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verb save pronunciation in British English /seɪv/
Word Forms
present tense
present participlesaving
past tensesaved
past participlesaved
  1. 1
    [transitive] to make it possible for someone or something to avoid danger, harm, injury etc

    campaigns to save the planet/rainforest/whale

    A cure for lung cancer would save thousands of lives each year.

    save someone/something from something:

    Only hard work will save this company from bankruptcy.

  2. 2
    [transitive] to avoid using something such as money, time, or energy, or to use less of it

    You can save £25 if you buy your tickets before Saturday.

    Travelling by plane is more expensive, but it saves time.

    save someone something:

    Democrats argue their plan will save the government money in the future.

    save something on something:

    Save up to £10 on your next purchase with this coupon.

  3. 3
    [transitive] to make it possible for someone to avoid doing something

    Setting down clear rules from the start will save arguments later on.

    save someone something:

    If you get some milk on your way home, it’ll save me a trip to the shops.

    save someone doing something:

    If you could tell her, that would save me phoning her.

    save someone the trouble/bother/expense (of doing something):

    Buying a machine with a grass box saves you the bother of raking up the grass.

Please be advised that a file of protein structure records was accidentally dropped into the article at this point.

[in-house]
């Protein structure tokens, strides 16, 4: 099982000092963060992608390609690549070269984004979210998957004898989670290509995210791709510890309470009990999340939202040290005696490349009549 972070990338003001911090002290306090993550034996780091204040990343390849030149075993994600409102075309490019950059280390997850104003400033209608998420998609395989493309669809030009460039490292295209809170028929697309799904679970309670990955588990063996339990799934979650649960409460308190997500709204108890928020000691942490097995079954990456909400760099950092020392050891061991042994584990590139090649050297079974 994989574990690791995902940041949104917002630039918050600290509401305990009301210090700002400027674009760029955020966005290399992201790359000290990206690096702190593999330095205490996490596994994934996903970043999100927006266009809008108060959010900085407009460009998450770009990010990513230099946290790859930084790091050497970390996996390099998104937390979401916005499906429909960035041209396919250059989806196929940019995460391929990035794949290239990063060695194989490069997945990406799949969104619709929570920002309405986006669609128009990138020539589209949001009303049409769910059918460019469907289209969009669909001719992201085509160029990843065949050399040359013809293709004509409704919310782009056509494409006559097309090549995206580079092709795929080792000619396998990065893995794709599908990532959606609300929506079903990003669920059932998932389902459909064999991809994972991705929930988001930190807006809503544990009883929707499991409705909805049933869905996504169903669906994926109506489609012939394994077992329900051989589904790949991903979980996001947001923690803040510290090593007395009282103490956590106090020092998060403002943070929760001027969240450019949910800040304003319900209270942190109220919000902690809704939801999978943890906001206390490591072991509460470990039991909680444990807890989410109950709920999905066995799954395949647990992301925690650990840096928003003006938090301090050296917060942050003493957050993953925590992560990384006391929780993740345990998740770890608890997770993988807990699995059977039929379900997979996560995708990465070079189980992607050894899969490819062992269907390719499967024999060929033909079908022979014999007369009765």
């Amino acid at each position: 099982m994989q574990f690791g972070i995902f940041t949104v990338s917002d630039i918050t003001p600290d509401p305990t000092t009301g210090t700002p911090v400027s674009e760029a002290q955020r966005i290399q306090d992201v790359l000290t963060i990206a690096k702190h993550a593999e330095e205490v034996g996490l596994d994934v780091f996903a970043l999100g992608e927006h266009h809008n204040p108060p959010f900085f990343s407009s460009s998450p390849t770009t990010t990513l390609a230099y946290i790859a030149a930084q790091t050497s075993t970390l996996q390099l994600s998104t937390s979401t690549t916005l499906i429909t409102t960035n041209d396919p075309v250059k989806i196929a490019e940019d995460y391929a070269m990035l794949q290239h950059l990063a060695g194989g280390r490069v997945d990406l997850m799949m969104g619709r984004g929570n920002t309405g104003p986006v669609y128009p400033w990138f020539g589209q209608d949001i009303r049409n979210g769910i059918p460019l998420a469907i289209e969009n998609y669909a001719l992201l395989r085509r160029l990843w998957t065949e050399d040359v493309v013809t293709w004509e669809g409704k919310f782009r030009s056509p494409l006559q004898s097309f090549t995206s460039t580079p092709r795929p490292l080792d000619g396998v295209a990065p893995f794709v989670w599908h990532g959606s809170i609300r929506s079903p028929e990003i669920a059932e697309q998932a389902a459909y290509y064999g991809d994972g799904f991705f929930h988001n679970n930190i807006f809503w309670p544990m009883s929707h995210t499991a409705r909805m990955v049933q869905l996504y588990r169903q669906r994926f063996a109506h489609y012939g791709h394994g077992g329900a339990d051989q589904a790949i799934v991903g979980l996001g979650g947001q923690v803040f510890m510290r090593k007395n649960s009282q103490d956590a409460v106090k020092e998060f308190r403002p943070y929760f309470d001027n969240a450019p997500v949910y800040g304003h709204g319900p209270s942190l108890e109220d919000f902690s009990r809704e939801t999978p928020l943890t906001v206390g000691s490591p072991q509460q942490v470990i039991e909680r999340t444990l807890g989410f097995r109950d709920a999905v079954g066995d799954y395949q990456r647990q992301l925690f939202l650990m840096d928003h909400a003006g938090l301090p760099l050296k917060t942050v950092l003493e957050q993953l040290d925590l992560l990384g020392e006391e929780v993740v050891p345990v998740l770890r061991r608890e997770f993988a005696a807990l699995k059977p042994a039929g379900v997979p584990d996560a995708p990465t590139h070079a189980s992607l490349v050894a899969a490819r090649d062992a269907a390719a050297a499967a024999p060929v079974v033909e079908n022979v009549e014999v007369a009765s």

4. 4
    [transitive] to keep or store something so that you can use it in the future
    save something for someone/something:

    Let’s have one piece of cake now and save the rest for later.

    Save some energy for the end of the race.

    1. a.



      save up

      [transitive] to collect a set of things and keep them for a particular purpose

      Save eight tokens and you can get one of these amazing pens!

    2. b.



      save up

      [intransitive/transitive] to regularly put money in a bank or invest it so that you can use it later

      I’ve managed to save almost £500 for my holiday.

      save for:

      Don’t wait until you’re 40 to start saving for retirement.

      save to do something:

      We’ve been saving to buy a new car.

    3. c.
      [transitive] to keep something for someone by making sure that other people do not take it
      save something for someone:

      Would you please save a place in the queue for me?

      save someone something:

      Save me some dinner and I’ll have it when I get in.

  5. 5
    [intransitive/transitive] to make a computer keep information that you have put into it

    Where did you save the file you were working on?

    It’s a good idea to save frequently.

  6. 6
    [intransitive/transitive] if a goalkeeper saves a ball in a sport such as football, they prevent the ball from going into the net

    Dearden saved a penalty in the second half.


phrasal verbs


… a teaching method in which groups of children learn independently using a computer linked to the internet

BuzzWord Article

Open Dictionary


a derogatory word used for referring to people in the banking and investment industry who are thought of as taking serious risks in order to increase their own earnings …

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